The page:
Understanding the illusory nature of ego
The belief in ego is a very old habit which has been with the mind stream for countless lifetimes Thus, it is the hardest habit to break We begin to sense the illusory nature of this mental structure and the insidious way we are goaded into accepting it as real, as young teenagers when societys pressure to take on this identification and gratify others needs and demands really sets in
The belief in ego is a very old habit which has been with the mind stream for countless lifetimes. Thus, it is the hardest habit to break. We begin to sense the illusory nature of this mental structure and the insidious way we are goaded into accepting it as real, as young teenagers when society’s pressure to take on this identification and gratify other’s needs and demands really sets in.
The trouble is, there are few role models of how to just be who we are. Instead we are driven into a corner by innuendos of guilt and obligation to tow society’s line. We learn to put on ego’s masks and play the game of ‘I will support your masks if you will support mine’ and nothing aids this process more than negative emotion.
As time moves on and the openness to the insights of youth diminish, we begin to think we are the map instead of the already free consciousness which precedes the map, (ego being merely a necessary map or tightly held bundle of thoughts and concepts designed to help us manoeuvre through the world). By identifying with the map, our belief in it causes us to experience separation from what we already are: the awesomeness of beingness itself, totally whole and already totally complete… and not by any means separate (only recall quantum physics to get the picture).
Because our identification with ego is so all consuming, we attract experiences which continuously prove our belief true. Feeling very separate and alone, we begin to seek outside of ourselves to feel whole. This is the root of all spiritual seeking (and suffering). It is the spiritual seeker that must ultimately die in order to experience the enlightenment that we are. In the meantime, our yearning to feel whole causes us to desire a vast number of things to fill the feeling of lack.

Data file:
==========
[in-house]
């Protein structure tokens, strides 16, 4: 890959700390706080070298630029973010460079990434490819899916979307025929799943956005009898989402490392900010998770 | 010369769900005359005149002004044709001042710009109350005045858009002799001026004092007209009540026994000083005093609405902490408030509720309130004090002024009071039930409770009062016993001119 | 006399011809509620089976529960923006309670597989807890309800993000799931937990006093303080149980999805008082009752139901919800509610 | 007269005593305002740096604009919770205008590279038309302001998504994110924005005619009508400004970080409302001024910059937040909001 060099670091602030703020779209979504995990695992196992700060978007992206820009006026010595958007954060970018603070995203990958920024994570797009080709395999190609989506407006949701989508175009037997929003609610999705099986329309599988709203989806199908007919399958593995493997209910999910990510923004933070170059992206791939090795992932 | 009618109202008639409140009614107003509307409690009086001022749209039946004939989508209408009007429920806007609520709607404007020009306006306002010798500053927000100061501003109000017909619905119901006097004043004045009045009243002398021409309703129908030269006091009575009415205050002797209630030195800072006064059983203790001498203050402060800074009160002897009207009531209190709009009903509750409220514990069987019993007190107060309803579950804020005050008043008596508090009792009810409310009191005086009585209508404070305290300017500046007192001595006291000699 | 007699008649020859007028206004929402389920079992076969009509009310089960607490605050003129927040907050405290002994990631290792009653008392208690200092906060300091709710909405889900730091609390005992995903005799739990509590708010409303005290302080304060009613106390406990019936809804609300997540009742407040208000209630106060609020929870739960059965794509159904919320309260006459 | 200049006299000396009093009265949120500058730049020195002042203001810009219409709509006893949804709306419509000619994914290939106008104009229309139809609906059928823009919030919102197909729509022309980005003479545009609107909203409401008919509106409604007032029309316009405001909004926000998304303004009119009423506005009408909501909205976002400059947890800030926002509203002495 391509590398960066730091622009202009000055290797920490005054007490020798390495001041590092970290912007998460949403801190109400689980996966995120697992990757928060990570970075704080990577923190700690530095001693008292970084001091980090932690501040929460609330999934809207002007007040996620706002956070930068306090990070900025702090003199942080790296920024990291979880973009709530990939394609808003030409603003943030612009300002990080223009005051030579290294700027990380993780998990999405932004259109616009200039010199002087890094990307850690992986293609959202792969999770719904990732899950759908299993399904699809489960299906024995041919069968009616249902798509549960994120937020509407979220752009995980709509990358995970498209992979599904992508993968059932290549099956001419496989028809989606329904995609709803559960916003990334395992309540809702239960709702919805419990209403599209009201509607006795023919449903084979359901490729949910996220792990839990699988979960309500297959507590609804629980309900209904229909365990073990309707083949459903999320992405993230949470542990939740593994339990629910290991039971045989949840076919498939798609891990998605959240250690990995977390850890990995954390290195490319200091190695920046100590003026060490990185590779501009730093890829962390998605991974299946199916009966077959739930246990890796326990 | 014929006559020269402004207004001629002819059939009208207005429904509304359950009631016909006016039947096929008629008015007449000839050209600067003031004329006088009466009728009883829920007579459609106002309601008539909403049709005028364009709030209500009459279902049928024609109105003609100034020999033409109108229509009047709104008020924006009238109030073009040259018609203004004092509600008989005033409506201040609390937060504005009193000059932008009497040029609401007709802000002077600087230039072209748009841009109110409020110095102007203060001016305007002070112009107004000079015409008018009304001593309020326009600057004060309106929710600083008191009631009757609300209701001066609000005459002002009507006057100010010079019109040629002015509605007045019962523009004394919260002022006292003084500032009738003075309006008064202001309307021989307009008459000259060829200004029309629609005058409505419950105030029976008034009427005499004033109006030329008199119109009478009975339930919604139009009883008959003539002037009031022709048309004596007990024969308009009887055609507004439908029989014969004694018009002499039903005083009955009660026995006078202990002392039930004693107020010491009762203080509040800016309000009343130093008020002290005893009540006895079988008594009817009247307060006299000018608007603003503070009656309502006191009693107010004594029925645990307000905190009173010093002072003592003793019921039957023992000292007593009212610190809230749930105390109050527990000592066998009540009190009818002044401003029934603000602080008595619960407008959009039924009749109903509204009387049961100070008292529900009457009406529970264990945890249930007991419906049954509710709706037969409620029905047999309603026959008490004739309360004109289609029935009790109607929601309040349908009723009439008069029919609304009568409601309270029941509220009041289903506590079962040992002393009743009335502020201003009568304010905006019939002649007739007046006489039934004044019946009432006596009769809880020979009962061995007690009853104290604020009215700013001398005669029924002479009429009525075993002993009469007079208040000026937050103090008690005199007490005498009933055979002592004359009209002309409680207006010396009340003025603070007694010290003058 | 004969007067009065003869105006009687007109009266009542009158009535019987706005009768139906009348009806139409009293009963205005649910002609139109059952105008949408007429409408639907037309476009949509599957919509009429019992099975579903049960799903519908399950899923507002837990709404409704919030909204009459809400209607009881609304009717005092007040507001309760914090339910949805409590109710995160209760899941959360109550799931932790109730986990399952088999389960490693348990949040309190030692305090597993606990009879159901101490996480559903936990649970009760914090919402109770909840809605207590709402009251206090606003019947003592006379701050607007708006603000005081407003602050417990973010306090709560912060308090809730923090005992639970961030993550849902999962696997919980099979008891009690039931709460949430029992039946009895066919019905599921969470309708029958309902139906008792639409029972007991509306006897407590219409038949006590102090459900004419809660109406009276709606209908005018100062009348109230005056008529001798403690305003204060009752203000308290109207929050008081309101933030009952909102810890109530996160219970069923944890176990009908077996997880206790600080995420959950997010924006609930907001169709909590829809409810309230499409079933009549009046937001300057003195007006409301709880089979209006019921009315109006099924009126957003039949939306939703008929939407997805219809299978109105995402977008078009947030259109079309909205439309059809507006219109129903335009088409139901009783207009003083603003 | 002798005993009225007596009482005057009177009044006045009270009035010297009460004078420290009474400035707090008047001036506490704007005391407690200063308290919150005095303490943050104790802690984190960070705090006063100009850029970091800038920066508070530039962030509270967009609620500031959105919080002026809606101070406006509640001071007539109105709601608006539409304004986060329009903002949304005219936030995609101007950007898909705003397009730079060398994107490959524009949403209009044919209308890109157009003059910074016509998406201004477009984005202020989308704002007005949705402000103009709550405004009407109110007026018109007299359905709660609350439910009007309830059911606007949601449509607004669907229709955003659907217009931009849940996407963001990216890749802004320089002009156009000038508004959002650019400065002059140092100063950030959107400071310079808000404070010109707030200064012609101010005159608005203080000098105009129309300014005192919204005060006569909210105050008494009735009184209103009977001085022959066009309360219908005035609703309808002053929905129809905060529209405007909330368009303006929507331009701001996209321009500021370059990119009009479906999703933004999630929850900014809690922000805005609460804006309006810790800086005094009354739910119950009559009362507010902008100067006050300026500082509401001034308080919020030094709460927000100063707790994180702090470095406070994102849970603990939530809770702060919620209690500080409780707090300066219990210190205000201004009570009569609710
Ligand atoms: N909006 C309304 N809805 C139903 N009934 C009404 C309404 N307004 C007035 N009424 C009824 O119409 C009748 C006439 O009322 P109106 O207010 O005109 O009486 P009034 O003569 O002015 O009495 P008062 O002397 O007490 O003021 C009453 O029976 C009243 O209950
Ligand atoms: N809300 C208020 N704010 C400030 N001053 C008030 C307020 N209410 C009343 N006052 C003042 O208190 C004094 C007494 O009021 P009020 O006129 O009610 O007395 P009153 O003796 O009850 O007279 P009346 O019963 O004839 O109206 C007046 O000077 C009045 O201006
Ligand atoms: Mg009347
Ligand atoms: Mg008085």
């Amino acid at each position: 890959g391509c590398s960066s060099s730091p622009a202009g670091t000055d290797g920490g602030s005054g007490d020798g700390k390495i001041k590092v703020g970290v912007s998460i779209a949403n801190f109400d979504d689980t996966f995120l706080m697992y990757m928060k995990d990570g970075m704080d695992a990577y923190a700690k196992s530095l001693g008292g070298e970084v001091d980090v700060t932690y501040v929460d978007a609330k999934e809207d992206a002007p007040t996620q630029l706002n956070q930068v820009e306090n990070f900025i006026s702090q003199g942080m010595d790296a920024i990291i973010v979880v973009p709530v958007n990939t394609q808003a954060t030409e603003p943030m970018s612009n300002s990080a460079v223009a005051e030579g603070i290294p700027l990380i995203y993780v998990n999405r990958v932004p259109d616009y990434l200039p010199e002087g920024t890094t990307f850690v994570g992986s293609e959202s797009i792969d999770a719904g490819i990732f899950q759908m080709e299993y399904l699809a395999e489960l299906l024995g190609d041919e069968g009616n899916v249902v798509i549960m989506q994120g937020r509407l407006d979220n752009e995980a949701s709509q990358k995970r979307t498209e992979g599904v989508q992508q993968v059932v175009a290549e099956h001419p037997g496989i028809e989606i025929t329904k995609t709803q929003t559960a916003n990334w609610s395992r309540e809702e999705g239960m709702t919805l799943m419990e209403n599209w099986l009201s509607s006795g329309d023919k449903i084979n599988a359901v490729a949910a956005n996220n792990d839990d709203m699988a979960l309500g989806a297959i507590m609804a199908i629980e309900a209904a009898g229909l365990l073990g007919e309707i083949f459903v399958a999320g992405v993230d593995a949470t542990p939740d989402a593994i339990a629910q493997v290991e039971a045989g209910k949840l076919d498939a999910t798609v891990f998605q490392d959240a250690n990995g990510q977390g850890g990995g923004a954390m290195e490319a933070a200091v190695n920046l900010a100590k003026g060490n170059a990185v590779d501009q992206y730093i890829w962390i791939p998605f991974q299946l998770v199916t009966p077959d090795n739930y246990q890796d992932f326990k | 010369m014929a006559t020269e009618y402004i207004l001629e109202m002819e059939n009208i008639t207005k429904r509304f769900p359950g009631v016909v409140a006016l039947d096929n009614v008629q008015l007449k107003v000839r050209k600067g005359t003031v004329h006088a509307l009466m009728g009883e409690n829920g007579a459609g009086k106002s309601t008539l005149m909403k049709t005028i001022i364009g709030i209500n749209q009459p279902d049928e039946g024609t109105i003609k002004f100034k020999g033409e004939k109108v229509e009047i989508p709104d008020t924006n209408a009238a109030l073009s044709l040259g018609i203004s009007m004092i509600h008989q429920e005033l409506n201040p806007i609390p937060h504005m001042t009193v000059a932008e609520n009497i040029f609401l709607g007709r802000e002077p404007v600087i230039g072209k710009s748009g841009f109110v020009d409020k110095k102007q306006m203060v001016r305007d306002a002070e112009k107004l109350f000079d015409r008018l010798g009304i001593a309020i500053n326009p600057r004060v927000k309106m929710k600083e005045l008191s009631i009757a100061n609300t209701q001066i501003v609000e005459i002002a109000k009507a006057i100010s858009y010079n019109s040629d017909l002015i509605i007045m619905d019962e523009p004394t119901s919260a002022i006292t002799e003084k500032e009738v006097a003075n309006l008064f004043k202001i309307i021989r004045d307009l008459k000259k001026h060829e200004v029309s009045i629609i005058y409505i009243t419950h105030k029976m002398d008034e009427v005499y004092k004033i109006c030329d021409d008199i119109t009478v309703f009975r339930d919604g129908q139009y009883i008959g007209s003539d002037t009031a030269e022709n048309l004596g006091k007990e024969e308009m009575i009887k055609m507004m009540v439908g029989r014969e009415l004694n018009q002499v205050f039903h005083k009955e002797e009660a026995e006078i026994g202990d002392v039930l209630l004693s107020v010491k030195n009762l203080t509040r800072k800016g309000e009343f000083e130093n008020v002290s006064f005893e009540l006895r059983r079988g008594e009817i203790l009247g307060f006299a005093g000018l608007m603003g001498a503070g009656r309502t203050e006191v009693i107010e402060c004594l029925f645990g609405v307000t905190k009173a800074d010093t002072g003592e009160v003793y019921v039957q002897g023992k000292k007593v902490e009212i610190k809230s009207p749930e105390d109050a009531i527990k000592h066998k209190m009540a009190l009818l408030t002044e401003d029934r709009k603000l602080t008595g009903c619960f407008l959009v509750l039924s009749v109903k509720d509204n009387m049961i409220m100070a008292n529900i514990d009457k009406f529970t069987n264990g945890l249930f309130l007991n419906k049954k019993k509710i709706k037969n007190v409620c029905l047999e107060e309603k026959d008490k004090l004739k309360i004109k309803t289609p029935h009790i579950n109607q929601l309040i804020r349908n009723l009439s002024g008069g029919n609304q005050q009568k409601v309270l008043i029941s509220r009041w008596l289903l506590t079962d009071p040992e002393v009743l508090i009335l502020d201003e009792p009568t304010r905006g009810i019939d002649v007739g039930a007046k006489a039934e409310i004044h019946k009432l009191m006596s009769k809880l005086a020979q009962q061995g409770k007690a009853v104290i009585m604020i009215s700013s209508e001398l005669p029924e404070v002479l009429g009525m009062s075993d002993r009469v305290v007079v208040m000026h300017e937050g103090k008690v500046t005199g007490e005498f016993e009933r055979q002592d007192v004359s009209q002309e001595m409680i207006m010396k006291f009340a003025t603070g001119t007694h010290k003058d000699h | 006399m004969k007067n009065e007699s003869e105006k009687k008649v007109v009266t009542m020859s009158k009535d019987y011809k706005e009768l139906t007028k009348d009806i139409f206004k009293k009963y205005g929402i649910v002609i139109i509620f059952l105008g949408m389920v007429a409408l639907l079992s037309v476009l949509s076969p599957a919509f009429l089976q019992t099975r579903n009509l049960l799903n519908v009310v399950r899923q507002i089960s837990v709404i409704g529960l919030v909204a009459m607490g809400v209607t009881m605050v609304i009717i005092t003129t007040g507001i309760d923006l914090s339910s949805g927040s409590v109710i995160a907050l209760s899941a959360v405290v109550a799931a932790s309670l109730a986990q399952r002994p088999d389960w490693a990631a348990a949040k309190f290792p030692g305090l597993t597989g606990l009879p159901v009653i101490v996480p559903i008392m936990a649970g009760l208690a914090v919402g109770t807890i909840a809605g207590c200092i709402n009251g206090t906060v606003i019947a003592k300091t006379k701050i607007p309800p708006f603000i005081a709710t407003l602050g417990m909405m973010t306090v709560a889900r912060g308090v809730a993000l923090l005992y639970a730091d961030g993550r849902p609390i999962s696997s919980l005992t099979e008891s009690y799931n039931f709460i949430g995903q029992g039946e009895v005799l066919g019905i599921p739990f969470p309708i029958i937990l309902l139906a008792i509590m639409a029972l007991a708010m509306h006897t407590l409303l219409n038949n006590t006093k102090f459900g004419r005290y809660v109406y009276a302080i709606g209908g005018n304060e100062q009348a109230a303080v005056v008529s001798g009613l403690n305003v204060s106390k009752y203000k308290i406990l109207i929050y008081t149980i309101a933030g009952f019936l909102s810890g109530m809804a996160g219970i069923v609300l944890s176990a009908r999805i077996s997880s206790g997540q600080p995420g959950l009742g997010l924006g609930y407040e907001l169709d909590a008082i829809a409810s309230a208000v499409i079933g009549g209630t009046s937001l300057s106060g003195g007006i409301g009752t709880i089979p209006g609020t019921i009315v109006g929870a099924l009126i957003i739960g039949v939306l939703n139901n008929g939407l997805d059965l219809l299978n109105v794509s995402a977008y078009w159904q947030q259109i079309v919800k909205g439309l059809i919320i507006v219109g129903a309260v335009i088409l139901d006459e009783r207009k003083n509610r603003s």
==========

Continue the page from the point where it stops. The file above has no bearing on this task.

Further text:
On the opposite end, we resist everything that does not satisfy us or makes us feel uncomfortable. For example, consider your desire for love and yet the resistance to really open up, because it would make you feel vulnerable. You respond to the fear of vulnerability, so you miss love and desire reasserts itself. Another example is the desire for wealth which often comes with its own special brand of resistance, such as ‘I’m not good enough’, or ‘It will never happen to me.’ You are just about to hit the jackpot, when your doubt pops up, and back you go. This pattern creates its own merry-go-round, and keeps you trapped.
There is a way out of this cycle and it involves two further steps after developing a positive attitude. The second step has to do with using a form of direct self– enquiry to root out the identification with ego, to see through the ‘I’ that constantly keeps you chasing after desire. The third step is to learn to take all of life in a state of wonderment, so that we do not return to a fixation on either our desires or resistances and thus create more.
Fostering this ability involves the cultivation of joy; to not take life so seriously. In a state of wonderment, we are totally present with all that is. There is no pause in which to feel lacking. Wonderment is a state of heart-filled mind. Suffering cannot find its way in. Ultimately all suffering is a figment of ego; it is rooted in a mind which thinks of itself as separate. All spiritual practice is for the purpose of healing us from this affliction.